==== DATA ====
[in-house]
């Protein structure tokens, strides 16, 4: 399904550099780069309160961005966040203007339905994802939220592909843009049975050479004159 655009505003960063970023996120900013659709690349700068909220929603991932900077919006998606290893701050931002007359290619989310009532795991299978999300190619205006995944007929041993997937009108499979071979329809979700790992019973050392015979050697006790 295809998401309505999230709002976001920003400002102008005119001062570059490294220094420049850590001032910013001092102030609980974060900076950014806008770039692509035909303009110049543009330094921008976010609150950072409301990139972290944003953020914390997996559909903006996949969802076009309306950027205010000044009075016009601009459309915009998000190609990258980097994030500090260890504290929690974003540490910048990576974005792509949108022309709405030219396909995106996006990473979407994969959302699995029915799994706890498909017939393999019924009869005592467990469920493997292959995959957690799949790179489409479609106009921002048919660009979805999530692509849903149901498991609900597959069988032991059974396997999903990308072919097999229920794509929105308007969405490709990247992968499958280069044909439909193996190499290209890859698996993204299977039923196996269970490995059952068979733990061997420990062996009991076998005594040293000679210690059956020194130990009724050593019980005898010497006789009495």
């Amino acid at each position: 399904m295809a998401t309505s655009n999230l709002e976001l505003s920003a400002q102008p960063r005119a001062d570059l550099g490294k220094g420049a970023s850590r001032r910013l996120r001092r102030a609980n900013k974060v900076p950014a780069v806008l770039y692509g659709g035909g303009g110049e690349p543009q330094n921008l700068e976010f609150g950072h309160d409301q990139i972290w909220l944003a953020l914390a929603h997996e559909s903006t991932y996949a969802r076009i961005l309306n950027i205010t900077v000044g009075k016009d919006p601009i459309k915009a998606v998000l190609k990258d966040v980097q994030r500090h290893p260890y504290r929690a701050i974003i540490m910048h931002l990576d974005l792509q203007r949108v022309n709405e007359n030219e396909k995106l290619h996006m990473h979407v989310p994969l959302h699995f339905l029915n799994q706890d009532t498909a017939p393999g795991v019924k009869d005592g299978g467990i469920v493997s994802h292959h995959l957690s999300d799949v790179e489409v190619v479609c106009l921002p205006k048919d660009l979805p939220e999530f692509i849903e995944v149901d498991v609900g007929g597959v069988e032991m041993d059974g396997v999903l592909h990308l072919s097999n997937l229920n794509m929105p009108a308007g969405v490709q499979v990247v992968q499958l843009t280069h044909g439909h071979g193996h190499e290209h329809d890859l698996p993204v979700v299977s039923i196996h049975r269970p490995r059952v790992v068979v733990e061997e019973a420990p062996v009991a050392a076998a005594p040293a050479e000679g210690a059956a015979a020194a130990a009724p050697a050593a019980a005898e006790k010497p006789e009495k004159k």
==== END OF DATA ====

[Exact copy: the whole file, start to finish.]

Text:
[in-house]
């Protein structure tokens, strides 16, 4: 399904550099780069309160961005966040203007339905994802939220592909843009049975050479004159 655009505003960063970023996120900013659709690349700068909220929603991932900077919006998606290893701050931002007359290619989310009532795991299978999300190619205006995944007929041993997937009108499979071979329809979700790992019973050392015979050697006790 295809998401309505999230709002976001920003400002102008005119001062570059490294220094420049850590001032910013001092102030609980974060900076950014806008770039692509035909303009110049543009330094921008976010609150950072409301990139972290944003953020914390997996559909903006996949969802076009309306950027205010000044009075016009601009459309915009998000190609990258980097994030500090260890504290929690974003540490910048990576974005792509949108022309709405030219396909995106996006990473979407994969959302699995029915799994706890498909017939393999019924009869005592467990469920493997292959995959957690799949790179489409479609106009921002048919660009979805999530692509849903149901498991609900597959069988032991059974396997999903990308072919097999229920794509929105308007969405490709990247992968499958280069044909439909193996190499290209890859698996993204299977039923196996269970490995059952068979733990061997420990062996009991076998005594040293000679210690059956020194130990009724050593019980005898010497006789009495």
């Amino acid at each position: 399904m295809a998401t309505s655009n999230l709002e976001l505003s920003a400002q102008p960063r005119a001062d570059l550099g490294k220094g420049a970023s850590r001032r910013l996120r001092r102030a609980n900013k974060v900076p950014a780069v806008l770039y692509g659709g035909g303009g110049e690349p543009q330094n921008l700068e976010f609150g950072h309160d409301q990139i972290w909220l944003a953020l914390a929603h997996e559909s903006t991932y996949a969802r076009i961005l309306n950027i205010t900077v000044g009075k016009d919006p601009i459309k915009a998606v998000l190609k990258d966040v980097q994030r500090h290893p260890y504290r929690a701050i974003i540490m910048h931002l990576d974005l792509q203007r949108v022309n709405e007359n030219e396909k995106l290619h996006m990473h979407v989310p994969l959302h699995f339905l029915n799994q706890d009532t498909a017939p393999g795991v019924k009869d005592g299978g467990i469920v493997s994802h292959h995959l957690s999300d799949v790179e489409v190619v479609c106009l921002p205006k048919d660009l979805p939220e999530f692509i849903e995944v149901d498991v609900g007929g597959v069988e032991m041993d059974g396997v999903l592909h990308l072919s097999n997937l229920n794509m929105p009108a308007g969405v490709q499979v990247v992968q499958l843009t280069h044909g439909h071979g193996h190499e290209h329809d890859l698996p993204v979700v299977s039923i196996h049975r269970p490995r059952v790992v068979v733990e061997e019973a420990p062996v009991a050392a076998a005594p040293a050479e000679g210690a059956a015979a020194a130990a009724p050697a050593a019980a005898e006790k010497p006789e009495k004159k």